For decades, the Nanticoke Indian Tribe owned only a small 1-acre plot of their ancestral land where a historic school was located. The tribe had no other presence in the state and leased lands for its annual pow-wow and other tribal functions. So when an adjacent 31 acres went up for sale next door, it quickly became a priority for the tribe to reclaim and protect that land for traditional uses like agriculture and education for generations to come.

Chief Natosha Norwood Carmine — the first woman chief in the tribe’s history — was instrumental in making this project a reality for the Nanticoke community.

“This isn’t about one person. It’s not about me as chief. This is about us as a community, as a tribe, wanting to preserve our heritage, our culture and our traditions so they can be passed down from generation to generation.”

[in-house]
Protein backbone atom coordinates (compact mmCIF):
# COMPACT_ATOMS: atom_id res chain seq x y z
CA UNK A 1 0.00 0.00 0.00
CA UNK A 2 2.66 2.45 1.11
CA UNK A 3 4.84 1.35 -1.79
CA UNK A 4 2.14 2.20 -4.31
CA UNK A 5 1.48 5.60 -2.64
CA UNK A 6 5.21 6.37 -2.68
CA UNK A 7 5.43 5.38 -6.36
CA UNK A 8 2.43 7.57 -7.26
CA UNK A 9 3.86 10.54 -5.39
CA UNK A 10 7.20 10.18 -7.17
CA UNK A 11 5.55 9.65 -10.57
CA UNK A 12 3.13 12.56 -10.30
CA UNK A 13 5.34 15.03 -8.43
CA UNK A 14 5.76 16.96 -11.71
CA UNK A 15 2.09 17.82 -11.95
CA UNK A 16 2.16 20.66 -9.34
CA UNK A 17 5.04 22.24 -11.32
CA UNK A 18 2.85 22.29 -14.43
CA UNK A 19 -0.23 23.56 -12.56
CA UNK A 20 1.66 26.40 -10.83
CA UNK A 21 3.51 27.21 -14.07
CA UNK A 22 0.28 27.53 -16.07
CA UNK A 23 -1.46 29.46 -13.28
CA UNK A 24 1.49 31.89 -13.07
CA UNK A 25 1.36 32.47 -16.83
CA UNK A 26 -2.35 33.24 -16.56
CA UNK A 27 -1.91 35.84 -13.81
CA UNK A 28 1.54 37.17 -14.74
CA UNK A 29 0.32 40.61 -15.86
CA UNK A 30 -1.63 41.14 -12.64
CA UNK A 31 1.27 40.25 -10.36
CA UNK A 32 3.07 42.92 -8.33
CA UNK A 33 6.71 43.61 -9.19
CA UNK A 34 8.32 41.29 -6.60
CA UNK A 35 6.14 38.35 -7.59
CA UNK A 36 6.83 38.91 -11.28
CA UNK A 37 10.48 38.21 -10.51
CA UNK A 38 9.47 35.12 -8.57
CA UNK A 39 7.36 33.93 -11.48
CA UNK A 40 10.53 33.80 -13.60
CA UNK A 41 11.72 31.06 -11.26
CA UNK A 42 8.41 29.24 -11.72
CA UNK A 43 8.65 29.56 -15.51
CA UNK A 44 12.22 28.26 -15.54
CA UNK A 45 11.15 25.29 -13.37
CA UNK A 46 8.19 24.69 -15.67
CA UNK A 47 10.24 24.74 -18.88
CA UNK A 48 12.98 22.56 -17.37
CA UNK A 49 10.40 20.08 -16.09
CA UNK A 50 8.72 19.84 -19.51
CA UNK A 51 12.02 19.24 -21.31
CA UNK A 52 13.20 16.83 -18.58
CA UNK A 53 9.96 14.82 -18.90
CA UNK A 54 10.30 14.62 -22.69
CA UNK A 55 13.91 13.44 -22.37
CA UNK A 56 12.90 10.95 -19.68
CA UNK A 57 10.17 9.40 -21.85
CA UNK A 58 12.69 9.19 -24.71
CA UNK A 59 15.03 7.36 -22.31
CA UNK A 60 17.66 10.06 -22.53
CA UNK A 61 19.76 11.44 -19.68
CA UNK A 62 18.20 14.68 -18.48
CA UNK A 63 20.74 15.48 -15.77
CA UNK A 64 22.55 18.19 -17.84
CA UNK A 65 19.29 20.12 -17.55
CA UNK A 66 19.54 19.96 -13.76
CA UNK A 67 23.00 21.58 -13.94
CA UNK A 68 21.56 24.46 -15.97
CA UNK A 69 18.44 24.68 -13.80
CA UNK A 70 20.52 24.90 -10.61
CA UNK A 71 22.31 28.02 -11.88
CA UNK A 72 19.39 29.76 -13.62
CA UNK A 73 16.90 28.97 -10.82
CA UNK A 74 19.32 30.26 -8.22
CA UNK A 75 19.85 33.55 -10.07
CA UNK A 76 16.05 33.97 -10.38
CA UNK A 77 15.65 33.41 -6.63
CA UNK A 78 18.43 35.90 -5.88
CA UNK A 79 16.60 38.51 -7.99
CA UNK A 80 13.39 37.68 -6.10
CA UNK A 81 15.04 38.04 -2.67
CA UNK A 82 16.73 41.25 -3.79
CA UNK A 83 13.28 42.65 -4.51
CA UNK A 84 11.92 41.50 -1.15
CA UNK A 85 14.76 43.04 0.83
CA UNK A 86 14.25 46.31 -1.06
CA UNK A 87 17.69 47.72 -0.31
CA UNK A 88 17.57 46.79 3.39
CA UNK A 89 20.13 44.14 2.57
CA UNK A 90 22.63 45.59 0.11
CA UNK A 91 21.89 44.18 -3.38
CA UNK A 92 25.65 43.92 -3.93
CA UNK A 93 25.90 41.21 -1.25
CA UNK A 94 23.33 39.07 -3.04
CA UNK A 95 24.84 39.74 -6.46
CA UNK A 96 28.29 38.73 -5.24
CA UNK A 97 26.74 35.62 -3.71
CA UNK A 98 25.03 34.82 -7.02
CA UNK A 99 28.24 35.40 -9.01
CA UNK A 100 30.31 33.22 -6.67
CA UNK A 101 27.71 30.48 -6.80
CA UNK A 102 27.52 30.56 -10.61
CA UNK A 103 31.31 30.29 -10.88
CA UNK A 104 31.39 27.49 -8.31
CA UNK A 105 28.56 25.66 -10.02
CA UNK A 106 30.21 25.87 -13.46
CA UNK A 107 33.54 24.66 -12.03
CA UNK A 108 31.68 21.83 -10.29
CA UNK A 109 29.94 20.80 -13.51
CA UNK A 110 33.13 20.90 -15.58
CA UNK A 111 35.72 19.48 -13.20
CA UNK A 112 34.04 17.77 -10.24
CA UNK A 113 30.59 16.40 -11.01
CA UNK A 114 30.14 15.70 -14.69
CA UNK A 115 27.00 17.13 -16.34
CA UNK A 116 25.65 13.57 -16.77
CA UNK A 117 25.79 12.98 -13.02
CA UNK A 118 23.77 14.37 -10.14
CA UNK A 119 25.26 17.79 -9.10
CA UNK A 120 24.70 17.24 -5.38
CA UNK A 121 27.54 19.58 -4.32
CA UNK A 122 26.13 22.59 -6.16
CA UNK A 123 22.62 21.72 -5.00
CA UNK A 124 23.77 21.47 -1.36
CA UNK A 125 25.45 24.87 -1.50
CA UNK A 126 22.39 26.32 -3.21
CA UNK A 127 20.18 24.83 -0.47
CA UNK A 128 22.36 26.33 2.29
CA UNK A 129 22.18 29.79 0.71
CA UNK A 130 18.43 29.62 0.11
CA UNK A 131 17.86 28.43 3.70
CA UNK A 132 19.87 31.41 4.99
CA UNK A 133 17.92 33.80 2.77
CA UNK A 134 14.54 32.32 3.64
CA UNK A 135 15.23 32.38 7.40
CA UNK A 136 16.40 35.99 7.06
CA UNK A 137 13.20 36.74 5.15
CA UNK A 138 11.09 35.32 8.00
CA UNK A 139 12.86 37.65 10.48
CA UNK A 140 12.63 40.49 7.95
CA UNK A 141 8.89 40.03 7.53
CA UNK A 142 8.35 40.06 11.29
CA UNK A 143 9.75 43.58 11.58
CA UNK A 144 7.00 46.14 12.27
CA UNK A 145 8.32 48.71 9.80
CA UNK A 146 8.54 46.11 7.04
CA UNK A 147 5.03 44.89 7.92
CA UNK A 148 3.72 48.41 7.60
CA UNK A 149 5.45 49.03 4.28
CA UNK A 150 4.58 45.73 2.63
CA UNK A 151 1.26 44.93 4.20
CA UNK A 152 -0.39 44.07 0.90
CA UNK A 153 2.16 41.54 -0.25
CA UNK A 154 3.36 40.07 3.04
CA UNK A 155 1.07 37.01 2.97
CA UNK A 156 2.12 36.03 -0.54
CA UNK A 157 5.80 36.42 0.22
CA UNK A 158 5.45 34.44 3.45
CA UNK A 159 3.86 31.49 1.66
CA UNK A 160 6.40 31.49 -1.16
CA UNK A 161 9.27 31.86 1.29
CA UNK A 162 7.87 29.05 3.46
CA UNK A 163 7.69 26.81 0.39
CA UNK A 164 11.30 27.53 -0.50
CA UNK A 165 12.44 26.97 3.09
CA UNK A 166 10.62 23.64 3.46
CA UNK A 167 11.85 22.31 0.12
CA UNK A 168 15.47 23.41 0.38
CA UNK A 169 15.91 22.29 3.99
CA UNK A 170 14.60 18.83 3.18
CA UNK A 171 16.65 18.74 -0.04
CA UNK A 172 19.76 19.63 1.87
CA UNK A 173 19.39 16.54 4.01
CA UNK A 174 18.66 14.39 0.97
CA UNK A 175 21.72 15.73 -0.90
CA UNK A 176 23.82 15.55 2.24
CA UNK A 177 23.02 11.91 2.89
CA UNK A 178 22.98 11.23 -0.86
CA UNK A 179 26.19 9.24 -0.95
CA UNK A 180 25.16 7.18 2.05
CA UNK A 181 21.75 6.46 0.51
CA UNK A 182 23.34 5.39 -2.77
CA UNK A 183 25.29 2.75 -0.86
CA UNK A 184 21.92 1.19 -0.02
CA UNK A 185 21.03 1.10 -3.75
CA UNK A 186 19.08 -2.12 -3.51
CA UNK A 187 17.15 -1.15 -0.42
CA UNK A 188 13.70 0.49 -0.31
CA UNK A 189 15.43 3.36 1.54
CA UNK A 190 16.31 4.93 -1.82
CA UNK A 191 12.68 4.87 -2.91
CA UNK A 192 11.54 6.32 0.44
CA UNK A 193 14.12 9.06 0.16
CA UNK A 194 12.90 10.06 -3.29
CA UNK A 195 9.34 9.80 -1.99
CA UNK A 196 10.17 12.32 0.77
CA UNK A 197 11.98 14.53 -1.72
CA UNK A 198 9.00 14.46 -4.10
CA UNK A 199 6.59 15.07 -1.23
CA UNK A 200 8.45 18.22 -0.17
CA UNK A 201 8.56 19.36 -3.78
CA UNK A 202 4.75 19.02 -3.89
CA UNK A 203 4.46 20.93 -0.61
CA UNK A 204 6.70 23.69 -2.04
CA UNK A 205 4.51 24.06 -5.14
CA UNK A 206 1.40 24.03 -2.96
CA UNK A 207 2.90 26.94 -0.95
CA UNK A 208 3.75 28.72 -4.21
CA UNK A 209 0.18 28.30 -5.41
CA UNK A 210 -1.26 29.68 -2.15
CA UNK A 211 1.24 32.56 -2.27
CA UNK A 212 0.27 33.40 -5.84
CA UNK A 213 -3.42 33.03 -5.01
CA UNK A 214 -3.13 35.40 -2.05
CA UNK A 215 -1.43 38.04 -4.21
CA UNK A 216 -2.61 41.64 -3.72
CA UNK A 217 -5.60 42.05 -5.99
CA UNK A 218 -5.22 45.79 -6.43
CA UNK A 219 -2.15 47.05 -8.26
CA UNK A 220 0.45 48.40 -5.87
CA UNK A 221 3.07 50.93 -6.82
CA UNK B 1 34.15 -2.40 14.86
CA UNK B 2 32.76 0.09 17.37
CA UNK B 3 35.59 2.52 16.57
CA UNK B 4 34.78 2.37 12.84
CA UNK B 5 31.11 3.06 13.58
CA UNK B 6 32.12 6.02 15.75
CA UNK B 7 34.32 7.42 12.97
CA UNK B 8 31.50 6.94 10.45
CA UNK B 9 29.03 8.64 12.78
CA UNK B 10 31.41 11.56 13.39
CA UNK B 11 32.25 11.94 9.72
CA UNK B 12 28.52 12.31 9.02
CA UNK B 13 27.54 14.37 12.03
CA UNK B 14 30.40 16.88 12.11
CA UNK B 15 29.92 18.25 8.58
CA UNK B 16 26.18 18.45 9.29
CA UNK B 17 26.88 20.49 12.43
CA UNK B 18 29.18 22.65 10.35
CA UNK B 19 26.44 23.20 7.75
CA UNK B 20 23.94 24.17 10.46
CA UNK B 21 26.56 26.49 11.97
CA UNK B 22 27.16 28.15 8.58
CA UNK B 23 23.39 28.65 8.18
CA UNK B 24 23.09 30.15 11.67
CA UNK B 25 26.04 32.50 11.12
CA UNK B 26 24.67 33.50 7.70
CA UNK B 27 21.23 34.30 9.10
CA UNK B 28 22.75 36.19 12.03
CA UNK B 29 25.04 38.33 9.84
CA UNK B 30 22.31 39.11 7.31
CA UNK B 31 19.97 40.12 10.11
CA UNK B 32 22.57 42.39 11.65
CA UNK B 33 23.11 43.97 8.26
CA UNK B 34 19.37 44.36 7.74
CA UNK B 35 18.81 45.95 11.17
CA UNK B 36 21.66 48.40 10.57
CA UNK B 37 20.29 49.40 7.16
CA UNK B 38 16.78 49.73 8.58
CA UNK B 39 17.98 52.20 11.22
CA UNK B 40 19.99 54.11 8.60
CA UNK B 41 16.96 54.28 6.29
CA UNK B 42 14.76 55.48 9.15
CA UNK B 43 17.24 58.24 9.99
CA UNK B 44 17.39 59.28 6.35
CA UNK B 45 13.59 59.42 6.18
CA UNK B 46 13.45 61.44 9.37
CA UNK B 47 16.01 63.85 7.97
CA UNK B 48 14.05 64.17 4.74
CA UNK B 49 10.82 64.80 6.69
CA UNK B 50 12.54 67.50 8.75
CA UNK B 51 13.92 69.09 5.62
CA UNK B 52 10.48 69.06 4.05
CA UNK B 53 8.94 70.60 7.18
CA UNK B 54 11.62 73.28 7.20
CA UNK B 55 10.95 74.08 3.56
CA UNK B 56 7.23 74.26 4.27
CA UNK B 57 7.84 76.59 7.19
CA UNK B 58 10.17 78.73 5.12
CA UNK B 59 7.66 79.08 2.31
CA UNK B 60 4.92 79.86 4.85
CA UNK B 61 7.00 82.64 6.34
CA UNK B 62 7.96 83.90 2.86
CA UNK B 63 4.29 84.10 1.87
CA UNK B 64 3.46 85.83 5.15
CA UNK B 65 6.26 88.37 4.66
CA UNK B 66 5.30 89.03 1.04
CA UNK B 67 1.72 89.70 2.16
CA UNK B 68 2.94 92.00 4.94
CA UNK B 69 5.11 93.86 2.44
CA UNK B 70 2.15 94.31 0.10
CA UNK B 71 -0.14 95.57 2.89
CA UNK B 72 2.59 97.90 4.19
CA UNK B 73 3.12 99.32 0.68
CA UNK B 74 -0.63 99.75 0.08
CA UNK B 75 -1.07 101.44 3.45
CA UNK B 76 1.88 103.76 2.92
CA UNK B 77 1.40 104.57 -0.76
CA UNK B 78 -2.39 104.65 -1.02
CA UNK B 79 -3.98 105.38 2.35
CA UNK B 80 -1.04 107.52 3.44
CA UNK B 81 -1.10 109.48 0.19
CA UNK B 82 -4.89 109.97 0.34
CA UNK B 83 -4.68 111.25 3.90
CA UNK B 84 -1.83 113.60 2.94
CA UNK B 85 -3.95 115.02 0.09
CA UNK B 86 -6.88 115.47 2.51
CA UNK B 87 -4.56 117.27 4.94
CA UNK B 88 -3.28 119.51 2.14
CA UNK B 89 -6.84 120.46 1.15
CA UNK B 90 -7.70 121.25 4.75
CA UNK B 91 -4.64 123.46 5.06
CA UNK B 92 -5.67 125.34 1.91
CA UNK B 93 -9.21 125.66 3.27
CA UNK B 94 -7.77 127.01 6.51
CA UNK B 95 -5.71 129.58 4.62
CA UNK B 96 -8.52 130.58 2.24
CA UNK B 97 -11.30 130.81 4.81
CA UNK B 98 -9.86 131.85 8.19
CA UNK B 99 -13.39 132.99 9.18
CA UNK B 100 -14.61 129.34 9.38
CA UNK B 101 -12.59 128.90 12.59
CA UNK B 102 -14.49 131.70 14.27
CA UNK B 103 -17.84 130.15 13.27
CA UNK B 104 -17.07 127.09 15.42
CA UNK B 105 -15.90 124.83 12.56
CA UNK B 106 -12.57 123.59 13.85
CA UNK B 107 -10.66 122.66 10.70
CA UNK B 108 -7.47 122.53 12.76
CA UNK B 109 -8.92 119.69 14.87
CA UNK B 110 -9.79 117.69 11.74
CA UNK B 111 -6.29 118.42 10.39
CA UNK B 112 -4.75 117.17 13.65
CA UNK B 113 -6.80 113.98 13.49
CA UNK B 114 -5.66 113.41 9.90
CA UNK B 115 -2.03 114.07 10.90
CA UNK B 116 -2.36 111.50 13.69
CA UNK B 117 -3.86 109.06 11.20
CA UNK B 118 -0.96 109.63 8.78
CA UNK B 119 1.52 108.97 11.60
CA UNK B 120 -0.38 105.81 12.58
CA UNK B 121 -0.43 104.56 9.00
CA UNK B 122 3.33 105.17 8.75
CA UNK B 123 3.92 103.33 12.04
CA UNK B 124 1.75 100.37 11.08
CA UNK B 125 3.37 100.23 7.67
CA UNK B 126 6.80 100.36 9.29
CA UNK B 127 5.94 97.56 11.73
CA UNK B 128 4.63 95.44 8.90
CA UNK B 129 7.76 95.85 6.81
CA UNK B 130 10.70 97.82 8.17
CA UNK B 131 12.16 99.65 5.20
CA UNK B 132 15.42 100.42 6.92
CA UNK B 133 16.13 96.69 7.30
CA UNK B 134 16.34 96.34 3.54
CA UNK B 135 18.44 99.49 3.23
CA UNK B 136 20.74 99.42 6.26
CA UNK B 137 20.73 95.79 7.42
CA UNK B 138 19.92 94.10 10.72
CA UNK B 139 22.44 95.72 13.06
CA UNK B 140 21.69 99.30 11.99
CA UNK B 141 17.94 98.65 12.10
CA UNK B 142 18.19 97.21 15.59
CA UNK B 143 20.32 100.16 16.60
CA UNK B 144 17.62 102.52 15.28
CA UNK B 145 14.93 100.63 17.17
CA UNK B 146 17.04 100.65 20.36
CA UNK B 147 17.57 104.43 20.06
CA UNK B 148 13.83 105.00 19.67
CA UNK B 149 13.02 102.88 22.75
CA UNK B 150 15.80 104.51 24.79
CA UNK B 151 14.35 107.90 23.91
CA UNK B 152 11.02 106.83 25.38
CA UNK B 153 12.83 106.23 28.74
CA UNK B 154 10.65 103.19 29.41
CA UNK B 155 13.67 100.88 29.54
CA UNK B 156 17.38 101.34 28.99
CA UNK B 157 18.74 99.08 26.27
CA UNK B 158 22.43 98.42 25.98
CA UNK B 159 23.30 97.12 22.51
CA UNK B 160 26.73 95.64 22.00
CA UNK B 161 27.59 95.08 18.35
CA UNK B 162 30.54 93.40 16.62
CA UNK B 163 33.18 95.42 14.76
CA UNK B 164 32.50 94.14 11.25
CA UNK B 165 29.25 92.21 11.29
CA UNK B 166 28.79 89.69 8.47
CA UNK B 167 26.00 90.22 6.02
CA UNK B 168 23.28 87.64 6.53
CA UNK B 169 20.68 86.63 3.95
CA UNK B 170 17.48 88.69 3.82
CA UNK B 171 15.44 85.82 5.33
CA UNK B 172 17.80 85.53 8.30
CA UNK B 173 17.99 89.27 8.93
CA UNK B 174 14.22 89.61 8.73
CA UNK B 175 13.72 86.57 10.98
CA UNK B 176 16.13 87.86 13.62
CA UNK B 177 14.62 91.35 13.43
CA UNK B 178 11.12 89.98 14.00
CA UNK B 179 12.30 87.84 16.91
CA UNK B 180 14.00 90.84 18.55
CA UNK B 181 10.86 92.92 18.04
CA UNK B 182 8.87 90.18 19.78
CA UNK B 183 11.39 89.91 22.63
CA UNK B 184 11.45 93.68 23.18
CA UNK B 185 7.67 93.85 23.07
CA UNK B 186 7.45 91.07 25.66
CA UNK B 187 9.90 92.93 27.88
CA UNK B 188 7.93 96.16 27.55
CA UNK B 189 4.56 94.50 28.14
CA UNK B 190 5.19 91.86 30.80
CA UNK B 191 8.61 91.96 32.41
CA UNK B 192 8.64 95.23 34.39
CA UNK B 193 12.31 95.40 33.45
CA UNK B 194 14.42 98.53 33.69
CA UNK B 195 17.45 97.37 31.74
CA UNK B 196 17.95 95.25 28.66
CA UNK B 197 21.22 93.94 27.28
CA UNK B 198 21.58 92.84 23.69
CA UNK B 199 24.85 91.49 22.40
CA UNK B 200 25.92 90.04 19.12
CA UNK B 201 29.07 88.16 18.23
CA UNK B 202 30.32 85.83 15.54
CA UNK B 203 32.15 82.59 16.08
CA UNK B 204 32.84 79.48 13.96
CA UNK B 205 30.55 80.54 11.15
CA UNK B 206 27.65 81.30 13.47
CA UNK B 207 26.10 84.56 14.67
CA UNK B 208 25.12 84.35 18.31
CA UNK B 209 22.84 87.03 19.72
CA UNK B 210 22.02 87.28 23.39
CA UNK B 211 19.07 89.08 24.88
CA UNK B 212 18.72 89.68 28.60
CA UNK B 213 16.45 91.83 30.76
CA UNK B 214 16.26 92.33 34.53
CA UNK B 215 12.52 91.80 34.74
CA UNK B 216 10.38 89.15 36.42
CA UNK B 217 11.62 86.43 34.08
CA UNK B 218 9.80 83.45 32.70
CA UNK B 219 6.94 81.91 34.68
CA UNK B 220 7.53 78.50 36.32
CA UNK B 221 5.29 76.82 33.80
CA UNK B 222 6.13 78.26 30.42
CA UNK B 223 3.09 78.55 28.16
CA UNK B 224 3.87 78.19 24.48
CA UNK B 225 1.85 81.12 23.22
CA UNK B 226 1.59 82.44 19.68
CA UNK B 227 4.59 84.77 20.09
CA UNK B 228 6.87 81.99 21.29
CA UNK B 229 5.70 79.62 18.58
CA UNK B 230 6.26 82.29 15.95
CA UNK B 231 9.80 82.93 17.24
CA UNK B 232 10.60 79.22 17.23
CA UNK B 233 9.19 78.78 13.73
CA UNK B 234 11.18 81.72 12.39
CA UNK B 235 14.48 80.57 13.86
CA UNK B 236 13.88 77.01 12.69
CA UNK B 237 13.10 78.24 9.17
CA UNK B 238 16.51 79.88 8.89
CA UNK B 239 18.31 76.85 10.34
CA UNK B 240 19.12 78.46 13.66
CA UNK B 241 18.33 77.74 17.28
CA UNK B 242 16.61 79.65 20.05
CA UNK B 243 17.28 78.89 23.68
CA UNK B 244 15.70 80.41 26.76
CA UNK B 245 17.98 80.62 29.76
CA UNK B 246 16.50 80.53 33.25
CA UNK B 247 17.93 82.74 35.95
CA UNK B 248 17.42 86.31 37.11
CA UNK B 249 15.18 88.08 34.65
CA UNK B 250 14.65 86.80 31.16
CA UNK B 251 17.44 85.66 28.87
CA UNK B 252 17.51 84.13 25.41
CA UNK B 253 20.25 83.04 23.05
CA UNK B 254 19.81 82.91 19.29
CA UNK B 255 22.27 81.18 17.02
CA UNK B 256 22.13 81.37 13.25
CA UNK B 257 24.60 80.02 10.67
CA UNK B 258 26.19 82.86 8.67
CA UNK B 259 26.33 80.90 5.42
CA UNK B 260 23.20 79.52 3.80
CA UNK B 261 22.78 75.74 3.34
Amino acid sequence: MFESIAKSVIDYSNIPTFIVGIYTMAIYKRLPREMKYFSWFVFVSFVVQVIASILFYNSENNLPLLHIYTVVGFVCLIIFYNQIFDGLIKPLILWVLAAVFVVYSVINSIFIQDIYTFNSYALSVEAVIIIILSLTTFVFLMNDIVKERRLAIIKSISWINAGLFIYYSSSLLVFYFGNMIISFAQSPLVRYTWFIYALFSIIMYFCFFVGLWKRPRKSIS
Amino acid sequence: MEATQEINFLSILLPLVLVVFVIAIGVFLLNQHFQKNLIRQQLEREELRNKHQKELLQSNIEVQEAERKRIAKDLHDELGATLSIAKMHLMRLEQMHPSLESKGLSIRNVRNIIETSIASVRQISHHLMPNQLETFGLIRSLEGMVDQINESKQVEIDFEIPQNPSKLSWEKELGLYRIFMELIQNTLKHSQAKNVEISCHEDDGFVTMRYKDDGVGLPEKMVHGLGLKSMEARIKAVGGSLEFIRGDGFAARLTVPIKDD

—Chief Carmine

The 31-acres will help the Native Roots Farm Foundation — a Nanticoke initiative — carry out its mission of sustainable and native farming on ancestral lands. It is also directly adjacent to the Nanticoke Indian Museum, formerly the old Nanticoke Indian School. The museum is owned and operated by the tribe and is the only Native American Museum in Delaware.

The old Harmon School (left; courtesy of the State of Delaware) is now the Nanticoke Indian Museum (right; courtesy of National Register of Historic Places).


Conservation is not just a tool for protecting our environment, but also for preserving our history and culture. We were able to support the tribe’s efforts by acquiring the property when it went up for sale and donating it to the Nanticoke Indian Tribe for their ongoing ownership. The donation was made possible with generous funding Mt. Cuba Center. The land will remain protected in perpetuity thanks to a conservation easement held by the State of Delaware, funded by the Delaware Open Space Council.